Martha Newbigging: “What should I draw?” Exhibition

From June 17th-24th, faculty member Martha Newbigging held an exhibition in the Special Projects Gallery as part of the culminating work for their doctoral studies in the Faculty of Education at York University.

Photos courtesy of Martha Newbigging

As a visual and media artist with practices in illustration and animation, Newbigging used a research-creation methodology that could be described as research-through-illustration. Newbigging’s inquiry examines the efficacy of drawing autobiographical comics as knowledge production. Their research project, What should I draw? Autographics to charm and care for the queer subject, applies a practice of drawing comics about lived experience to queerness in childhood as the puzzle of an unintelligible subject. The work explores their own subject formation as a queer, lesbian, gender non-binary person. Autobiographical comics, as a mode of drawing, is considered as a practice-based method toward self-understanding. Parts of the self are uncovered from this work in the studio; from the handwork of making, from the spaces opened by drawing. The abjection of queerness in childhood is considered as a trauma that impacts the child’s developing sense of self. Drawing comics is used by the author to play with childhood experiences that have been disavowed, forgotten or denied. Making autographics is revealed for its power to charm and care for the queer subject in the present.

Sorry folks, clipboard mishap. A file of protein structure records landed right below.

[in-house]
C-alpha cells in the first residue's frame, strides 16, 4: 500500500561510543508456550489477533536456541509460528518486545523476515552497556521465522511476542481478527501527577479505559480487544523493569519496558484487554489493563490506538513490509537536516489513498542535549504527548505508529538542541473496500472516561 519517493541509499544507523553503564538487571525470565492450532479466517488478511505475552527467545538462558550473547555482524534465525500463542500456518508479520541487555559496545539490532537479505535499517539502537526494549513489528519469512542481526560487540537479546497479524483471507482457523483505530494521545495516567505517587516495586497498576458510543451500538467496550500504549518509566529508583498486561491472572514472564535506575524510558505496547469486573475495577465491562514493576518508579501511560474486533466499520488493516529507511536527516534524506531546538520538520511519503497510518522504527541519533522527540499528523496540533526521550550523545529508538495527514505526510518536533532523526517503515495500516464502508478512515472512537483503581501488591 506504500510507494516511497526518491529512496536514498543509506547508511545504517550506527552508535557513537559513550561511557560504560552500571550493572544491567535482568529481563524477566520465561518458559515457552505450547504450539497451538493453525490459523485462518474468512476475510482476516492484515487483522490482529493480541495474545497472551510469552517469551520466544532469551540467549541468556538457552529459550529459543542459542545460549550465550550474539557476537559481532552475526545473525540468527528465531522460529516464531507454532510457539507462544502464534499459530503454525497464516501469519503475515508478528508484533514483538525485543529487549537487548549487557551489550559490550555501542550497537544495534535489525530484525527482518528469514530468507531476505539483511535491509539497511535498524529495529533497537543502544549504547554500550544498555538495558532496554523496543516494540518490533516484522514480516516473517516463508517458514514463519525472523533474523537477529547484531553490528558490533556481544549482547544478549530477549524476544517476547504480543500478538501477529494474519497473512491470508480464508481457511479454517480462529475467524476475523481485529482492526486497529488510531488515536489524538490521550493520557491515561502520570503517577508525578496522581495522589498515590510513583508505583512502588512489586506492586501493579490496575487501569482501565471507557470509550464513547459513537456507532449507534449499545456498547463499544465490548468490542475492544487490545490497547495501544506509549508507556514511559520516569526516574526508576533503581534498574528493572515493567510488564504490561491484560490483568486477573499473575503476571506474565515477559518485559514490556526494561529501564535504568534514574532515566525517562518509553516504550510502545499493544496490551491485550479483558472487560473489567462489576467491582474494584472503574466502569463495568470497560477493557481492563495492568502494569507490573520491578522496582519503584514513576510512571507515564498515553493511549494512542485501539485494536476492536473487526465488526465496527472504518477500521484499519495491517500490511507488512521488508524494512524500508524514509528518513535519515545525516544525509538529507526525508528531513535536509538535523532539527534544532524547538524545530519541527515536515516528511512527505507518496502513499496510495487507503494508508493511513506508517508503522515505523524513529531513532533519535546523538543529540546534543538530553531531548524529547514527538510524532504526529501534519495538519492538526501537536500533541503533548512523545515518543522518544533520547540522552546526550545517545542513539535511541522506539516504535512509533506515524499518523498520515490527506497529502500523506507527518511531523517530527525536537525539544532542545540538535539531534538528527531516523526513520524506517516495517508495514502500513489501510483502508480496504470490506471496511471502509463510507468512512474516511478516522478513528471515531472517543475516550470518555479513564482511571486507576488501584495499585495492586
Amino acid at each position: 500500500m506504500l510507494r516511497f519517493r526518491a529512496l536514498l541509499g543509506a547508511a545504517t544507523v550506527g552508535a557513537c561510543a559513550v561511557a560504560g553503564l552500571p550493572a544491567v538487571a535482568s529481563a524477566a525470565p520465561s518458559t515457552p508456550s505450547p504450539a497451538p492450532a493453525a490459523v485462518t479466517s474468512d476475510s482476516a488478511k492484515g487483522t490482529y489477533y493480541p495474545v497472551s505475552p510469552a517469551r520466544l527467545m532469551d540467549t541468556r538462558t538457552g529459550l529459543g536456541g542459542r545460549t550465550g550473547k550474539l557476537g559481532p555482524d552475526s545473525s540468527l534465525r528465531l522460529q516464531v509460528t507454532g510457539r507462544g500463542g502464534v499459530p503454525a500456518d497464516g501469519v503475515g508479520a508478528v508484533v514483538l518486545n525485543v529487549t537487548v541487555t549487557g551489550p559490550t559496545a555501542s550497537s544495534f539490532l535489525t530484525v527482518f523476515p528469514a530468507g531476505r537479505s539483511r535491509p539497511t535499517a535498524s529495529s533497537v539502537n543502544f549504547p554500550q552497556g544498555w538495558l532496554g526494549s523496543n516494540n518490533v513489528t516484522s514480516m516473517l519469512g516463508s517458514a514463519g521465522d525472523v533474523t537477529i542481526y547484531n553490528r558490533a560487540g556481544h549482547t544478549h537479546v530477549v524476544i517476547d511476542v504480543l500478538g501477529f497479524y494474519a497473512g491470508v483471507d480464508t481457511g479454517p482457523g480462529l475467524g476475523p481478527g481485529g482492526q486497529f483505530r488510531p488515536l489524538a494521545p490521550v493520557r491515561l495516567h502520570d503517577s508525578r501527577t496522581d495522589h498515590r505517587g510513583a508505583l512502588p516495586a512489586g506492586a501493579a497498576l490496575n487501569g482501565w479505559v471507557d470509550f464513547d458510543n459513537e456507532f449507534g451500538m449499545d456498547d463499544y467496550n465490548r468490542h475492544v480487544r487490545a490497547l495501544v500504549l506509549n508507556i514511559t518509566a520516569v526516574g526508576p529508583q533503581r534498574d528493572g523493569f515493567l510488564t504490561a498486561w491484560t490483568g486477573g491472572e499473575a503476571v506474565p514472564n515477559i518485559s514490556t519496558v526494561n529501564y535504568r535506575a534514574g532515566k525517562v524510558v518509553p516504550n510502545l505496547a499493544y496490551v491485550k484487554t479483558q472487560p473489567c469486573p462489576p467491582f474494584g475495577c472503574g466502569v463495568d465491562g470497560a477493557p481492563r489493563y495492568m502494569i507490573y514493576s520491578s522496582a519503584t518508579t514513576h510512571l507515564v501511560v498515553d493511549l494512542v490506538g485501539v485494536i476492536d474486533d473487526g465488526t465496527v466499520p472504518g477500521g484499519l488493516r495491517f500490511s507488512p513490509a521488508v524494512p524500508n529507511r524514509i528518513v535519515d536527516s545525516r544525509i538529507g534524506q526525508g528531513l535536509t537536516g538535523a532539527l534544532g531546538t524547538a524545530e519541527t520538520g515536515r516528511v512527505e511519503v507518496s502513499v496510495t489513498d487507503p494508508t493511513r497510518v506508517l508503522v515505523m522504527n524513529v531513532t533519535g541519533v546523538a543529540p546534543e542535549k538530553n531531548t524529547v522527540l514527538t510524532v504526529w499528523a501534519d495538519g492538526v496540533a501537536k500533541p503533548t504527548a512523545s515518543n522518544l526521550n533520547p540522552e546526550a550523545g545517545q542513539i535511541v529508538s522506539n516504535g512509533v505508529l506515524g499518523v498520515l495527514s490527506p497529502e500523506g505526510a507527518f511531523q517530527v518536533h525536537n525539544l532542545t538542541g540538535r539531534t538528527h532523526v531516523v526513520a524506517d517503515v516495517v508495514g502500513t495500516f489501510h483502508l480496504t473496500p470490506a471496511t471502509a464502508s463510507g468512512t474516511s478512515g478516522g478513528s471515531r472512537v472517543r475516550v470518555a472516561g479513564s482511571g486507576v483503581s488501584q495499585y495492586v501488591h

A series of mini-comics printed in risograph inks, single-page diary comics, drawings, sketchnotes, and an immersive gallery installation at York U’s Special Project Gallery, provide the aesthetic component of the dissertation.

Throughout the week, students visited the gallery to view Martha’s work and gain insight into advanced illustration practices and ways of exhibiting art.